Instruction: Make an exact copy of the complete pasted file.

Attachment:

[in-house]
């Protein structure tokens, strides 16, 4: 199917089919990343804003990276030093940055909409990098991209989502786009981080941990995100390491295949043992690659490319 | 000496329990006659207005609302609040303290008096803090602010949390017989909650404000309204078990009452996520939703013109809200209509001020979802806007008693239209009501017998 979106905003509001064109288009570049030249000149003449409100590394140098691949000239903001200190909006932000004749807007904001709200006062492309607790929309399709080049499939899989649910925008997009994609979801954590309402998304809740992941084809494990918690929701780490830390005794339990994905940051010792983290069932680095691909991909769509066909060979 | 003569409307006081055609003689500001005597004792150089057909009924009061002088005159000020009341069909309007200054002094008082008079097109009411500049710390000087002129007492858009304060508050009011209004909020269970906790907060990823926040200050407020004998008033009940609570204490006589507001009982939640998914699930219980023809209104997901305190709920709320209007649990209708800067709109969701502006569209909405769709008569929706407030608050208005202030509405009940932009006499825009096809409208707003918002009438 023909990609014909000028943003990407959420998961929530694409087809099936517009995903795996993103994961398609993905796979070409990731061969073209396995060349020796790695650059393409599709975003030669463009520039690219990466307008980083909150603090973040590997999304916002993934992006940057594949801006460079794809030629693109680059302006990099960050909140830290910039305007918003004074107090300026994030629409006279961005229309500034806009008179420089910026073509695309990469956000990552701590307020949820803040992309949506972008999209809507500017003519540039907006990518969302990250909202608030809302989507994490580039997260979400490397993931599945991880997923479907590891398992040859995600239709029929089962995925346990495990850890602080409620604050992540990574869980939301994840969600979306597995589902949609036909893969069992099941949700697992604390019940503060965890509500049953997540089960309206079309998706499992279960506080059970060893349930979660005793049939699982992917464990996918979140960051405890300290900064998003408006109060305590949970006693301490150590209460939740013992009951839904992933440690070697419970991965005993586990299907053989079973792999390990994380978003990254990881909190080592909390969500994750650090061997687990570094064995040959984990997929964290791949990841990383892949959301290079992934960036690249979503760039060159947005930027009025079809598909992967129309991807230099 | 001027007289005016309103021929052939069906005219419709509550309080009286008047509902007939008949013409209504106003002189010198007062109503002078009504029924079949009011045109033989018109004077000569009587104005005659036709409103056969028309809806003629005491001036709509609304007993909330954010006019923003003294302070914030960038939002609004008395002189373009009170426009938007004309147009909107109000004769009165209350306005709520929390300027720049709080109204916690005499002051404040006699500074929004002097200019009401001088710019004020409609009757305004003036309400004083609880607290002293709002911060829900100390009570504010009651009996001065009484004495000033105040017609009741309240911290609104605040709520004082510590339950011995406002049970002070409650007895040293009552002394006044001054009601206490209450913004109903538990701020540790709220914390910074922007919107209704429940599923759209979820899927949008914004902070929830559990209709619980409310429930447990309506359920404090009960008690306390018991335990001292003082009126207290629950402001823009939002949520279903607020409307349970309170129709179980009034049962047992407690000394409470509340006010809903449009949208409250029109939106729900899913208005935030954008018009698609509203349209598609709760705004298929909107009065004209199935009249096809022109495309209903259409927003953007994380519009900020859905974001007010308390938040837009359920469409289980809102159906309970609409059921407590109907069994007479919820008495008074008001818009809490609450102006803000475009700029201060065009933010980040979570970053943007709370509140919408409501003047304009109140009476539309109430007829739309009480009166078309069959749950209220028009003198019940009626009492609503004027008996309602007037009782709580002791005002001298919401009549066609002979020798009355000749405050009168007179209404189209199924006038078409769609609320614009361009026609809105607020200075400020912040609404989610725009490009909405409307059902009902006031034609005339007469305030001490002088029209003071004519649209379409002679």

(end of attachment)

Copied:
[in-house]
């Protein structure tokens, strides 16, 4: 199917089919990343804003990276030093940055909409990098991209989502786009981080941990995100390491295949043992690659490319 | 000496329990006659207005609302609040303290008096803090602010949390017989909650404000309204078990009452996520939703013109809200209509001020979802806007008693239209009501017998 979106905003509001064109288009570049030249000149003449409100590394140098691949000239903001200190909006932000004749807007904001709200006062492309607790929309399709080049499939899989649910925008997009994609979801954590309402998304809740992941084809494990918690929701780490830390005794339990994905940051010792983290069932680095691909991909769509066909060979 | 003569409307006081055609003689500001005597004792150089057909009924009061002088005159000020009341069909309007200054002094008082008079097109009411500049710390000087002129007492858009304060508050009011209004909020269970906790907060990823926040200050407020004998008033009940609570204490006589507001009982939640998914699930219980023809209104997901305190709920709320209007649990209708800067709109969701502006569209909405769709008569929706407030608050208005202030509405009940932009006499825009096809409208707003918002009438 023909990609014909000028943003990407959420998961929530694409087809099936517009995903795996993103994961398609993905796979070409990731061969073209396995060349020796790695650059393409599709975003030669463009520039690219990466307008980083909150603090973040590997999304916002993934992006940057594949801006460079794809030629693109680059302006990099960050909140830290910039305007918003004074107090300026994030629409006279961005229309500034806009008179420089910026073509695309990469956000990552701590307020949820803040992309949506972008999209809507500017003519540039907006990518969302990250909202608030809302989507994490580039997260979400490397993931599945991880997923479907590891398992040859995600239709029929089962995925346990495990850890602080409620604050992540990574869980939301994840969600979306597995589902949609036909893969069992099941949700697992604390019940503060965890509500049953997540089960309206079309998706499992279960506080059970060893349930979660005793049939699982992917464990996918979140960051405890300290900064998003408006109060305590949970006693301490150590209460939740013992009951839904992933440690070697419970991965005993586990299907053989079973792999390990994380978003990254990881909190080592909390969500994750650090061997687990570094064995040959984990997929964290791949990841990383892949959301290079992934960036690249979503760039060159947005930027009025079809598909992967129309991807230099 | 001027007289005016309103021929052939069906005219419709509550309080009286008047509902007939008949013409209504106003002189010198007062109503002078009504029924079949009011045109033989018109004077000569009587104005005659036709409103056969028309809806003629005491001036709509609304007993909330954010006019923003003294302070914030960038939002609004008395002189373009009170426009938007004309147009909107109000004769009165209350306005709520929390300027720049709080109204916690005499002051404040006699500074929004002097200019009401001088710019004020409609009757305004003036309400004083609880607290002293709002911060829900100390009570504010009651009996001065009484004495000033105040017609009741309240911290609104605040709520004082510590339950011995406002049970002070409650007895040293009552002394006044001054009601206490209450913004109903538990701020540790709220914390910074922007919107209704429940599923759209979820899927949008914004902070929830559990209709619980409310429930447990309506359920404090009960008690306390018991335990001292003082009126207290629950402001823009939002949520279903607020409307349970309170129709179980009034049962047992407690000394409470509340006010809903449009949208409250029109939106729900899913208005935030954008018009698609509203349209598609709760705004298929909107009065004209199935009249096809022109495309209903259409927003953007994380519009900020859905974001007010308390938040837009359920469409289980809102159906309970609409059921407590109907069994007479919820008495008074008001818009809490609450102006803000475009700029201060065009933010980040979570970053943007709370509140919408409501003047304009109140009476539309109430007829739309009480009166078309069959749950209220028009003198019940009626009492609503004027008996309602007037009782709580002791005002001298919401009549066609002979020798009355000749405050009168007179209404189209199924006038078409769609609320614009361009026609809105607020200075400020912040609404989610725009490009909405409307059902009902006031034609005339007469305030001490002088029209003071004519649209379409002679």